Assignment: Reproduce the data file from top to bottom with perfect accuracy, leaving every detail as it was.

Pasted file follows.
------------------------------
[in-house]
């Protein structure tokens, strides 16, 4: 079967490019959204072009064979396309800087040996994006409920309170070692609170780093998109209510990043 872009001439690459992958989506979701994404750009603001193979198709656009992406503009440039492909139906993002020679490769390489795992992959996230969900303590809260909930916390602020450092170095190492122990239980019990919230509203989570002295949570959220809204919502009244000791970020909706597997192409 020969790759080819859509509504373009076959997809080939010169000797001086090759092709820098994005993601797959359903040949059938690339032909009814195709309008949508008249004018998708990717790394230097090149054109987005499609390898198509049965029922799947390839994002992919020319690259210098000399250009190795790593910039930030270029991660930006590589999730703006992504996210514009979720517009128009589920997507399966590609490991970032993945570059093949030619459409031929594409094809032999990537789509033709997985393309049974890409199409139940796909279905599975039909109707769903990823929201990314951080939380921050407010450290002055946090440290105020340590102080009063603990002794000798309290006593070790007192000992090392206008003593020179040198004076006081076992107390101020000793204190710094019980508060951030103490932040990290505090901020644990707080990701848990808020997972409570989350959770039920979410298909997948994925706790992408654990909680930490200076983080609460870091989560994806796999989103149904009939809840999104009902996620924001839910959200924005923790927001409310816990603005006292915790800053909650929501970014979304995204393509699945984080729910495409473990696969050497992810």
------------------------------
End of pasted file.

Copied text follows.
[in-house]
């Protein structure tokens, strides 16, 4: 079967490019959204072009064979396309800087040996994006409920309170070692609170780093998109209510990043 872009001439690459992958989506979701994404750009603001193979198709656009992406503009440039492909139906993002020679490769390489795992992959996230969900303590809260909930916390602020450092170095190492122990239980019990919230509203989570002295949570959220809204919502009244000791970020909706597997192409 020969790759080819859509509504373009076959997809080939010169000797001086090759092709820098994005993601797959359903040949059938690339032909009814195709309008949508008249004018998708990717790394230097090149054109987005499609390898198509049965029922799947390839994002992919020319690259210098000399250009190795790593910039930030270029991660930006590589999730703006992504996210514009979720517009128009589920997507399966590609490991970032993945570059093949030619459409031929594409094809032999990537789509033709997985393309049974890409199409139940796909279905599975039909109707769903990823929201990314951080939380921050407010450290002055946090440290105020340590102080009063603990002794000798309290006593070790007192000992090392206008003593020179040198004076006081076992107390101020000793204190710094019980508060951030103490932040990290505090901020644990707080990701848990808020997972409570989350959770039920979410298909997948994925706790992408654990909680930490200076983080609460870091989560994806796999989103149904009939809840999104009902996620924001839910959200924005923790927001409310816990603005006292915790800053909650929501970014979304995204393509699945984080729910495409473990696969050497992810």